In the days and weeks following March 11, I followed closely the reading of environment radioactivity levels reported by the Ministry of Education, Culture, Sports, Science and Technology (how can a single ministry properly handle so many fields?) of Japan – MEXT for short. I had good faith in their data, as there had not be any recent major scandal of cover-up by the government of industrial pollution and, besides, I could not see why should the government lie about it. Since then, the government continuously showed its dedication to brain-wash the population that there was no danger at all and the economic motivation is openly declared, as “Japan has to support the Tohoku region”. Paradoxically, although there supposedly is no danger to fear, the irradiated sludge from Fukushima must be dispatched to all regions to “share their pain”. If that waste is truly harmless, why don’t they keep it?
Recently it has transpired that Japanese green tea from Saitama and Chiba, the northern suburbs of Tokyo, are contaminated with radiation. These districts are also infamous for hosting radiation hot spots. The readings from MEXT show spikes in radiation level on March 15 there as well as in other places. MEXT readings for that day :
Saitama : 1.2 uSv/h
Chiba : 0.3 uSv/h
Tokyo : 0.5 uSv/h
Gunma : 0.6 uSv/h
Tochigi : 1.3 uSv/h
Ibaraki : 1.5 uSv/h
On MEXT website, the only districts for which records have a different format (a long list of PDF instead of a chart) are Fukushima and Miyagi. Other places have little radioactivity reported as if nothing happened. Later on, levels in Saitama, Chiba, Tokyo, Gunma, Tochigi and Ibaraki, places that experienced a reported surge on March 15, are shown in MEXT reports to have suddenly no more radioactivity… Even though this is the date of the hydrogen explosion at Fukushima Daiichi reactor no. 4, or rather because of it, the fall-out could not possibly disappear in one day. Besides, we know from news leaks that some hotspots have been detected and that there are “probably” more of them, since official field monitoring is now known to be shoddy and biaised.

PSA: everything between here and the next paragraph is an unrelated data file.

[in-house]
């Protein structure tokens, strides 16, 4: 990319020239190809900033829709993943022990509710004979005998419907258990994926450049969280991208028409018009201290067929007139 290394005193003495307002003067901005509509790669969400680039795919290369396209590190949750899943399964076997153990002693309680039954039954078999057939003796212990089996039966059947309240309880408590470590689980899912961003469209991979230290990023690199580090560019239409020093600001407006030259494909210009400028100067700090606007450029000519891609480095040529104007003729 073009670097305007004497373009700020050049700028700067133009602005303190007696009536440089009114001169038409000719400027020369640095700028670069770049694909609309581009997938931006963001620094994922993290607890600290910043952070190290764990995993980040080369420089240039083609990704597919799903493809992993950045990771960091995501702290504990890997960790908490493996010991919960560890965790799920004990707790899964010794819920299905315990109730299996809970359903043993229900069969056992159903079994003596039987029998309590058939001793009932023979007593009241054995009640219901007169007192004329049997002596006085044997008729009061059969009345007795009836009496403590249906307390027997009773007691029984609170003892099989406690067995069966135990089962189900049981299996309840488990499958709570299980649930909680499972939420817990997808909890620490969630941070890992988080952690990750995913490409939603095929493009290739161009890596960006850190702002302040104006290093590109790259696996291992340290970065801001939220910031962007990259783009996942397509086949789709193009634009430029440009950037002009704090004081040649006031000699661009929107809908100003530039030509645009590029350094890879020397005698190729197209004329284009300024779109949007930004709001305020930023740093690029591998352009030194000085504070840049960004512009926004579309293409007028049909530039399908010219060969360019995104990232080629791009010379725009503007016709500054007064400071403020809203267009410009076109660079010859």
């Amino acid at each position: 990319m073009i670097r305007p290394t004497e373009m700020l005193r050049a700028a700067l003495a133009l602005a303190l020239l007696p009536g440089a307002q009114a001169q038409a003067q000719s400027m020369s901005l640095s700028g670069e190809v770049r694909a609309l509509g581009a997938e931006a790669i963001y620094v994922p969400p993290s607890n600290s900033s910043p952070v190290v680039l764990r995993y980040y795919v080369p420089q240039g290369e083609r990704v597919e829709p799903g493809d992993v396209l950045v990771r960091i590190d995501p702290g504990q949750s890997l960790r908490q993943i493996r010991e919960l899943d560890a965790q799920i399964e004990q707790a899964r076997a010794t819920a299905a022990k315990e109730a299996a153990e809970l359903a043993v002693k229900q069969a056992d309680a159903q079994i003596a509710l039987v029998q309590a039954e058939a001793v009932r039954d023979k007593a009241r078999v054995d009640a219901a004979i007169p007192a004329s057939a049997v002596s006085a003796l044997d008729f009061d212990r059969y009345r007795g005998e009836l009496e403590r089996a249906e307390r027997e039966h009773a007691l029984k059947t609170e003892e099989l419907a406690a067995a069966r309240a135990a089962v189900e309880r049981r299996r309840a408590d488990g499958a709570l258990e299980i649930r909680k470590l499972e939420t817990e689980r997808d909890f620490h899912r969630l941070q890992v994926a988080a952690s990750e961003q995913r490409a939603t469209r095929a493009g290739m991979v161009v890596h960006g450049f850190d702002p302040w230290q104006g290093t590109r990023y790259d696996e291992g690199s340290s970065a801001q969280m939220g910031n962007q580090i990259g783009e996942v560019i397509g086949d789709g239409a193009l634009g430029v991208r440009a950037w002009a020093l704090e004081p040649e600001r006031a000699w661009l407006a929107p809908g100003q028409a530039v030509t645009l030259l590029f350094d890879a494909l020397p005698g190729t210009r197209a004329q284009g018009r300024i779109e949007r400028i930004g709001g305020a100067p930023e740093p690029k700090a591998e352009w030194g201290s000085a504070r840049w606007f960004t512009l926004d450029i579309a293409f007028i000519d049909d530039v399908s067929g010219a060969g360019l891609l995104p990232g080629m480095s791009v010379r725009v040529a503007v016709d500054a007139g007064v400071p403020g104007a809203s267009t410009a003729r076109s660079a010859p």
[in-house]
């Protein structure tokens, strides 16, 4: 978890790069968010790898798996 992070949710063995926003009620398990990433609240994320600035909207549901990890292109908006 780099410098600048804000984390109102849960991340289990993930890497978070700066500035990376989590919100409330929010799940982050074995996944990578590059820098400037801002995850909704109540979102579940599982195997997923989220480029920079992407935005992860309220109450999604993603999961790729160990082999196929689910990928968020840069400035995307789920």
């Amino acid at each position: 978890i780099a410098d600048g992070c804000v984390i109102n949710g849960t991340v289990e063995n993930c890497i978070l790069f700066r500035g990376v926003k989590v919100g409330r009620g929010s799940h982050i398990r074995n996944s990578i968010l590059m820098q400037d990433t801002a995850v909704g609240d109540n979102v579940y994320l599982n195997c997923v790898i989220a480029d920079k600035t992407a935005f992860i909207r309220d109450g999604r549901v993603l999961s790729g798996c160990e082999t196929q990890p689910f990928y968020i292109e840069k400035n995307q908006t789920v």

The Safecast citizen initiative reports for instance values of 0.2 – 0.3 uSv/h along the road that goes from Tokyo to Tsukuba, which is inconsistent with MEXT data. Absolute values may not seem high, but they compare with the range of readings published by MEXT for the Tokyo – Chiba area when the hydrogen explosion occured. In the Safecast map screenshot below, all yellow dots belong to the 0.2 – 0.5 uSv/h range. Furthermore, data outside roads is not measured and we can only extrapolate.
The cumulative effect of the average 0.25 uSv/h recorded by Safecast during the 6 months since March 11 amounts to 1.1 mSv, which is over the annual legal limit for the general public in France (1 mSv/year). No wonder that MEXT does not report correctly this data! In other words, the environment radioactivity in some parts of Greater Tokyo is twice as what it should be at maximum by French standards.
The problem is that if the government is cheating about these 6 districts (or “failing” to properly monitor them), then we can not trust readings about the rest of Japan either. The different format used by MEXT for Fukushima and Miyagi suggest that closer scrutiny goes into these critical districts. Since the government put its political faith that the rest of the country was safe, it would also be logical that they paid attention mostly to Fukushima and Miyagi. Practically speaking, it is very easy for the government to turn off the instruments but for one left in a room to measure the ambient radioactive noise (the natural background radioactivity) and hence get real, good looking charts without needing to manually mess with the data.
Survival tactics imply to disregard MEXT data when they are within noise range (0.05 uSv/h), get a kit from Safecast to make your own measurements (this blog has no financial interest in this promotion), and move as far away from eastern Japan – Tokyo included – as you can. Brief stays appear to remain not too dangerous for now provided you pay attention to your food and water.